Angela Hanscom, a pediatric occupational therapist, wrote a powerful article in the Washington Post. She writes:
"Children naturally start fidgeting in order to get the movement their body so desperately needs and is not getting enough of to "turn their brain on." What happens when the children start fidgeting? We ask them to sit still and pay attention; therefore, their brain goes back to sleep." 

I know that it is hard for me to sit through a day in a desk, so I know it is difficult for our students as well. I have already written about Alternative Seating in the Classroom and how I used Yoga Balls. Both of these solutions greatly improved the student learning and behavior in my room. However, for some students, this isn't enough. Some of our kids need a constant outlet for their fidgeting that can help them move, which helps them focus.

I really believe in giving students choice and I also believe in not driving teachers crazy. So I found some engaging and SILENT fidget ideas that you can use in your room.


fidget tote

I highly recommend gathering together the fidgets that you want to use and storing them in one place. Then, allow the students who need to move the opportunity to come grab a tool to help them focus. This tote could be only for certain students or open to everyone because let's face it, all students benefit from movement.

What I put in my tote:

There are many things in your house or classroom that would work great as fidgets for different students. The figure 8 toy in the tote is actually a baby toy that can be twisted and turned. The blue spiky ball is a dryer ball that my son loves to play with. The yellow ring is a piece of a pool noodle that was cut into a 2 inch strip. It can be squished and squeezed without making noise or a mess.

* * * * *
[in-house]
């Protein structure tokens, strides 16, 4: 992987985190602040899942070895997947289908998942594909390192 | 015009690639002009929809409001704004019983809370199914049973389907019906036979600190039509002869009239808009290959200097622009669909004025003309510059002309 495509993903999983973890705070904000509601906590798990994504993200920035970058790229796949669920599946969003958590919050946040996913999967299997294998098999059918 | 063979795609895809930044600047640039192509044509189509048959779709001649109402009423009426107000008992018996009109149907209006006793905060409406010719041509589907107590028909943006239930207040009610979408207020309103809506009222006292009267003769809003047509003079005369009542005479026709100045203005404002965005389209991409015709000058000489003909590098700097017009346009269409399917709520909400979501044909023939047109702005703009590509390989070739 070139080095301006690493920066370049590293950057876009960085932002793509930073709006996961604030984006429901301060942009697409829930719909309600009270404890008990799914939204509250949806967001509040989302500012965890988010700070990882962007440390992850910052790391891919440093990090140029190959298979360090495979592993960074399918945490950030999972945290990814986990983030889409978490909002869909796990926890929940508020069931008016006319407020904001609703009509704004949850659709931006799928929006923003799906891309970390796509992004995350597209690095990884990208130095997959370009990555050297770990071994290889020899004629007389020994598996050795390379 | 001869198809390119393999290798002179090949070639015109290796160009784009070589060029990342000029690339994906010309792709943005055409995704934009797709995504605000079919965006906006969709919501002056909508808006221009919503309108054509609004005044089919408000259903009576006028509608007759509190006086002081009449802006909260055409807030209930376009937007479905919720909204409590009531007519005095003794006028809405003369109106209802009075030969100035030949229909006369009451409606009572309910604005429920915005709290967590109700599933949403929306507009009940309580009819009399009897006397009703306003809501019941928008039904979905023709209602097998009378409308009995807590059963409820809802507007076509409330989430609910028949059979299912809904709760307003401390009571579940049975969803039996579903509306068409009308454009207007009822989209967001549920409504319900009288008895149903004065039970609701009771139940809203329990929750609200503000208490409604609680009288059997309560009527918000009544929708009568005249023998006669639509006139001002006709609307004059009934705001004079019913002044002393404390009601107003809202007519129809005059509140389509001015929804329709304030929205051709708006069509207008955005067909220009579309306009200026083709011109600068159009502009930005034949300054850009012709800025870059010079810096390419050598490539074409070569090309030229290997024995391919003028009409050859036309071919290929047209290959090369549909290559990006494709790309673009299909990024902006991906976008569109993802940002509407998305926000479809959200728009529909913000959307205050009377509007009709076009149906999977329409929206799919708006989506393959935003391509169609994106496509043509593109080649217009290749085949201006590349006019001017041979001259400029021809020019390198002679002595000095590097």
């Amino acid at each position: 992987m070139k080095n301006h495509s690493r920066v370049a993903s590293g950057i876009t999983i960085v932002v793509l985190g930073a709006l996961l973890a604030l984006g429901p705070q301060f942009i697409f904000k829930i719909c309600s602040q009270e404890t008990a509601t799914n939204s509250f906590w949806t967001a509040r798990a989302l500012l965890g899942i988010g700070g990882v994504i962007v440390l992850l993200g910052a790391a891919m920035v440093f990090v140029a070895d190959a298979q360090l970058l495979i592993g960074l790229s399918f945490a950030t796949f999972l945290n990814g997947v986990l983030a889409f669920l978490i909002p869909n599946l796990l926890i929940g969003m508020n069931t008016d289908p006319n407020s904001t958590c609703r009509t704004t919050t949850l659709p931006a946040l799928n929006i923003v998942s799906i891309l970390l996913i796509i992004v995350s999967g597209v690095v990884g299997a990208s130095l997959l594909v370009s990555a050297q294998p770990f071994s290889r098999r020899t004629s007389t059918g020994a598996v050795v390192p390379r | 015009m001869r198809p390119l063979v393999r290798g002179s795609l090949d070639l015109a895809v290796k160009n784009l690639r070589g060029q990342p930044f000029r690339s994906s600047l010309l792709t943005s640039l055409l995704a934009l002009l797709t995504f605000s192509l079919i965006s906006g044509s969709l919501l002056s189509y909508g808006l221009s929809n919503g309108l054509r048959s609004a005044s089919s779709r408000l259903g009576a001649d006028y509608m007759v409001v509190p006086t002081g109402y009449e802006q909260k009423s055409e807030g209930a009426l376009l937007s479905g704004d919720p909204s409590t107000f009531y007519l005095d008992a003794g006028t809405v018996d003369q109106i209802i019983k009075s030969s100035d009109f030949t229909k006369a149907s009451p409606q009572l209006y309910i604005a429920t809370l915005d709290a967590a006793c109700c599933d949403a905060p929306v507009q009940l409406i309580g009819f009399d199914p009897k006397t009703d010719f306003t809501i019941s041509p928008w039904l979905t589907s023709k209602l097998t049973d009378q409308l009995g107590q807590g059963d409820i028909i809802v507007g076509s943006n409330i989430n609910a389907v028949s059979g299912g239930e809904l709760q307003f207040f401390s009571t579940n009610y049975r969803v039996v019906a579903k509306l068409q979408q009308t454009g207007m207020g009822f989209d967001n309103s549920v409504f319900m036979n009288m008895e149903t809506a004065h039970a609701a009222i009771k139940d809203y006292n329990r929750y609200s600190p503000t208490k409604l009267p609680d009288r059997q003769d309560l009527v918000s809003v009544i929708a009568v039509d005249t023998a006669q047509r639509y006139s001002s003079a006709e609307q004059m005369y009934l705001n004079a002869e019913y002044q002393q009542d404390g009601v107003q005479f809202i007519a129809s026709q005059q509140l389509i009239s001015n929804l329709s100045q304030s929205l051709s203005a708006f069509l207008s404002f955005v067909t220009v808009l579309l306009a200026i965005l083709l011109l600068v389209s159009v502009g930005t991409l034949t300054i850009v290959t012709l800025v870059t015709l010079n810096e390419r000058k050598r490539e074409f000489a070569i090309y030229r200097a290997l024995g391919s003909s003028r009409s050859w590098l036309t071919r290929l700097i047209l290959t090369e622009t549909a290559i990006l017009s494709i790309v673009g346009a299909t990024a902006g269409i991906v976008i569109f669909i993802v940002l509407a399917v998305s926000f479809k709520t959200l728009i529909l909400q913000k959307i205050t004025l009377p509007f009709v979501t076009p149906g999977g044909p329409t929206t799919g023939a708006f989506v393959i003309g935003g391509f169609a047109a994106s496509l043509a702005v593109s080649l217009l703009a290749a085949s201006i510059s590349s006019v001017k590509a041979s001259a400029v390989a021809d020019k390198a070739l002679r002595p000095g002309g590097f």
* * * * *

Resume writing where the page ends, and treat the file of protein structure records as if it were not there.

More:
massage ball fidget

I had these massage balls that I added to my tote. They are a gel-like substance that lets kids squeeze the ball without destroying it.

I know that if you look around your room, you will find things that you can use. If you are stuck,
ask your students to look around your room and pick up one thing they like to play with. You might be surprised what they choose.


 Koosh Ball
I found a Koosh ball that my kids love playing with. It is very relaxing to play with a Koosh ball and could even be used to help upset students calm down.

Tangle Toy Fidget
I love this Tangle Relax Therapy toy that I found on Amazon. I could literally play with this all day. This toy can be twisted and turned into many different shapes without being intrusive. It is very calming and helps keep a student's hands busy.

 Fidget Pencil Toppers
Another great fidget I found are these pencil toppers. These allow the student to fidget in between writing or working on problems. When the pencil becomes too small to use, you can just transfer the fidget to a new pencil.

Bike Chain Fidget
This Bike Chain Fidget is really small but effective. As soon as I opened the package I could immediately picture several students who would love to use this. The rings twist around each other and again. It's so small, it's barely noticeable.
elastic rubber bands fidget
So students need to move more than just their hands. I found these large rubber bands that fit around the bottom of the chair legs. Your students can kick, flick, or bounce the rubber bands without too much distraction. This also lets them move more than if they were just using their hands.

There are SO many more options. Just Google "fidget toys" or search on Amazon to find the best tools for your classroom.


  • Build in movement throughout the day as much as you can. Doing things like active brain breaks, simple exercises, singing songs with actions, standing while working, and more can get your kids moving.